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InfoQ Homepage News Highly Available MySQL Clustering at WePay Using Orchestrator, Consul and HAProxy

Highly Available MySQL Clustering at WePay Using Orchestrator, Consul and HAProxy

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WePay's engineering team have talked about their new highly available MySQL cluster built with HAProxy, Consul and Orchestrator. It improves upon their previous architecture by reducing any downtime from 30 minutes to 40-60 seconds.

MySQL is used as the main RDBMS at WePay, and runs as multiple clusters serving different services. Their application architecture is based on a master-replica model, where writes happen to the master, and reads, including analytics queries, are run against the replicas. When a master fails, a new master is chosen and its identity propagated to the replicas and the write clients. The total downtime in any failover event includes all of these activities.

The team decreased their MySQL cluster downtimes from 30 minutes to 40-60 seconds and built an architecture resilient against single zone failures in Google Cloud. Akshath Patkar, staff site reliability engineer at WePay and author of the article, summarizes that in the new architecture they "simplified and decoupled the failover tasks into smaller chunks".

WePay’s previous failover architecture used Master High Availability Manager (MHA) for master failover, whereas the new one uses Orchestrator, an open source tool built by GitHub. HAProxy - a TCP/HTTP load balancer - plays a critical role in both architectures but the way it is used differs. In a typical configuration, HAProxy distributes requests across a backend "pool" of servers. In the previous architecture, WePay employed MHA with a patched version of HAProxy to handle dynamic changes in the pool configuration. For failover of HAProxy itself, they utilized Google Routes which could be used to route client traffic to a healthy HAProxy instance there was a failure in another.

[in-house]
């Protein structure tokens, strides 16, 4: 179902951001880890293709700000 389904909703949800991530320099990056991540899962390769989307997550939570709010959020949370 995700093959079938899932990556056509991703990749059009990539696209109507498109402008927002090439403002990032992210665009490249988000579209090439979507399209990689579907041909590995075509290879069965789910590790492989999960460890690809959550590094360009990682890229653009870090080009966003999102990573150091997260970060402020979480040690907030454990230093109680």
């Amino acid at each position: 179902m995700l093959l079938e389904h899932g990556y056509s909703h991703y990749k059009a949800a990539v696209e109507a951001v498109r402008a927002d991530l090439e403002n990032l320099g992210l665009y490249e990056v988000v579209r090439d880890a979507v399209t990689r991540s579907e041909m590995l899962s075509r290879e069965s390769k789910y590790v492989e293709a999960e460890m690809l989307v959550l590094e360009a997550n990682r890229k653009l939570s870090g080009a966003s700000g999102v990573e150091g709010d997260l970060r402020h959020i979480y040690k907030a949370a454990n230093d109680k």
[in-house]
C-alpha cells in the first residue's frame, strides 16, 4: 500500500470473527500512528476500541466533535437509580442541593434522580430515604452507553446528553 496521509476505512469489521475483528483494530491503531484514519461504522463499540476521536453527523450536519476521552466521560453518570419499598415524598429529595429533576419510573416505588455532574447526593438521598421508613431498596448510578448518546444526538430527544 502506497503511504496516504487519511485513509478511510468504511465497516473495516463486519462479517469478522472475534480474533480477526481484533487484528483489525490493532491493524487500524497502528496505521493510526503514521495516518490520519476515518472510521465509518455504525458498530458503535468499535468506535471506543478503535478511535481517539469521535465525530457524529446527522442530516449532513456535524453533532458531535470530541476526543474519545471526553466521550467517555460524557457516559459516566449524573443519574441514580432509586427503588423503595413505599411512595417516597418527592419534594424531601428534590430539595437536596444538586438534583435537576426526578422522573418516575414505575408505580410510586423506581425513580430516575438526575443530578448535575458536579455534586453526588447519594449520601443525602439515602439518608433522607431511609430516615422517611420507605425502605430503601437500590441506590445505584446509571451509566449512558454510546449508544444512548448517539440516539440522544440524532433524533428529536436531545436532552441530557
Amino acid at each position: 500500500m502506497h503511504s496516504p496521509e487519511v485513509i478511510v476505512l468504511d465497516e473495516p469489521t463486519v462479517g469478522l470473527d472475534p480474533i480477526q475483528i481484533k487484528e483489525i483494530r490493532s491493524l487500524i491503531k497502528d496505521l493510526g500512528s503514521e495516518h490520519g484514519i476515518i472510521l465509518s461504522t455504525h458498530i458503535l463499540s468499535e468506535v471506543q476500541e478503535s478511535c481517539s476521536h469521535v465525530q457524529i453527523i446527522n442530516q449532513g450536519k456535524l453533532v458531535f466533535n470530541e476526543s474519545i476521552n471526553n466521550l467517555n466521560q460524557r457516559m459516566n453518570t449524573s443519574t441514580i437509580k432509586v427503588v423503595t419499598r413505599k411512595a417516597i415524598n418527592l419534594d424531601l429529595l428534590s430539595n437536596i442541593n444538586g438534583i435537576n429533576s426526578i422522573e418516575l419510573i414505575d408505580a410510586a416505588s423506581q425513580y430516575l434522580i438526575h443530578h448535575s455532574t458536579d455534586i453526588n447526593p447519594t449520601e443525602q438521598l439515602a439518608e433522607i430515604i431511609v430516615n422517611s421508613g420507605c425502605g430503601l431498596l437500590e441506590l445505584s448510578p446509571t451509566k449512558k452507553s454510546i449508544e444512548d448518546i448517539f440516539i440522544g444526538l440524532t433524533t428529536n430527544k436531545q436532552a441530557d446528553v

HAProxy was a single point of failure and the challenge was compounded when Google Cloud had network issues and the routes could not be updated immediately. The minimum downtime was around 30 minutes. In addition to this, replication lag was calculated by pt-heartbeat - a tool that measures replication delay - and time skews between the MHA server and the replicas would lead to a miscalculation. It is not clear, however, why time skews could not have been avoided by using NTP.

The new architecture adopted the open source Orchestrator tool, written by GitHub’s engineering team and used in their datacenters. Orchestrator chooses a new master when it detects that the existing one has failed. GitHub uses Orchestrator in tandem with Consul, like WePay does, and the local Consul daemons update themselves of the new master details. WePay uses consul-template to update the Consul daemons, which hold information about the current master as well as the replicas.

In contrast with the previous architecture, HAProxy runs in two layers in the new one. One HAProxy instance runs with each application client, either as a local process or as a sidecar in their Kubernetes deployments. The application connects to MySQL using the local HAProxy. The remote and the local HAProxy instances run in different zones to avoid split brain scenarios. The remote HAProxy instances are aware of the current topology, and the local ones connect to the remote ones to get updated master information.

With this approach, both planned (maintenance) and unplanned downtimes could be handled with some differences. The way replication lag is calculated also changed with pt-heartbeat running on each replica, inserting a row into the master, and then looking for that row.

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